For the past several years, David and Carol Fisher have been driving their son Matthew to Toronto, to play hockey for the Don Mills Diamonds...a team of players who have autism or Aspergers Syndrome. Realizing that Peterborough is Hockeytown, David and Carol wondered why it couldn't be possible to have a team in Matthew's hometown for kids with similar special needs.
And one year later, with Saturday's inaugural practise (sporting brand new jerseys), the Kawartha Komets are here.
It's difficult to describe the emotion that was in the arena...so far removed from what many of us have witnessed in minor hockey (like parents yelling at referees...or screaming at their kids, fully convinced their child will be the next NHL superstar).
No. There were no NHL expectations here... as they gathered around the boards encouraging their children on...giving hugs and high-fives...snapping pictures and taking videos...with smiles that seemed to go from one blue line to the other. For the first time, their children were able to experience something that so many others take for granted - - to play hockey, on a team.
The Kawartha Komets will actually be putting two teams on the ice this year, featuring players between the of ages between 6 and 20...with a varying range of hockey skills. That's where I come into the picture. My daughter Emily and I have volunteered, as Pete Dalliday has as well, to help these incredible children develop on the ice. David and Carol have also recruited their nephew to be the Honourary Captain of the Komets...some guy by the name of Mike Fisher of the Ottawa Senators. The NHL Players Association has also just confirmed a generous donation of 16 full sets of equipment for the team.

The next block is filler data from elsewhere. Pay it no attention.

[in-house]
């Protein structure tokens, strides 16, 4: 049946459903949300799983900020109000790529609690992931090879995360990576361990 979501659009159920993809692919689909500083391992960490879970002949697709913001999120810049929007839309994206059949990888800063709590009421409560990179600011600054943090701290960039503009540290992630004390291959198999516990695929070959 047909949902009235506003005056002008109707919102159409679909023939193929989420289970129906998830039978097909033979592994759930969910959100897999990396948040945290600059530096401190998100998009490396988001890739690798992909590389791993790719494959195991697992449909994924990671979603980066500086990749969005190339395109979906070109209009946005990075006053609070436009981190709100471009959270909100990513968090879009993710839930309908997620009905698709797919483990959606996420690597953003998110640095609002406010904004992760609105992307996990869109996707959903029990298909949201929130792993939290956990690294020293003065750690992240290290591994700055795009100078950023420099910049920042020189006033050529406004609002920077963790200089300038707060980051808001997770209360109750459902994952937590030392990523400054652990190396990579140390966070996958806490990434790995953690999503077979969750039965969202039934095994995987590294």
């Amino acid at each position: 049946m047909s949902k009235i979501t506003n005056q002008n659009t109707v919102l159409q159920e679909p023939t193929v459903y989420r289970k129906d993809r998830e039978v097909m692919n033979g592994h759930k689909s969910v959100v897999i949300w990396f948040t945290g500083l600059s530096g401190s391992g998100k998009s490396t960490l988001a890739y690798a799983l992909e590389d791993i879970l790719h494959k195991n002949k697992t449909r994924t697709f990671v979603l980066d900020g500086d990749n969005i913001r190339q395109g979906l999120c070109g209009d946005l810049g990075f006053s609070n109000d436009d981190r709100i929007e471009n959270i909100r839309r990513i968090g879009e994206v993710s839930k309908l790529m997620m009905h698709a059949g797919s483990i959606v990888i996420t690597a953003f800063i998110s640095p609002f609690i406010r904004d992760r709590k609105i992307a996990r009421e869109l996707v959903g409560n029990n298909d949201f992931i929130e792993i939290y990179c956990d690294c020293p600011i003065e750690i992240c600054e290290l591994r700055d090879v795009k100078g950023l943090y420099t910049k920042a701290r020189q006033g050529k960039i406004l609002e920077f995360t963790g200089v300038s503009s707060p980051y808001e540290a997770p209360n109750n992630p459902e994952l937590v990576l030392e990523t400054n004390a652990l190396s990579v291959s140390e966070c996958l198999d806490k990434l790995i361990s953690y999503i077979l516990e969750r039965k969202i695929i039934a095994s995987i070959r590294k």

Autism and Aspergers present unique challenges for some of these children in order to play hockey. For some with sensitivities to the sensation of touch, the feeling of having equipment on is an issue in itself. For others, the rationale behind taking turns on the ice or understanding rules of the game will be an issue.
But, as I talked to some of the kids and parents, I came to the realization on Saturday that these challenges are merely obstacles that (with understanding, patience and commitment on our part) will be overcome...just as many other so-called obstacles have been overcome in their lives.
I have so much respect for the moms and dads I met this weekend...who deal with these challenges every day...and will do whatever it takes to allow their child to experience new things, to grow and explore their limitless potential.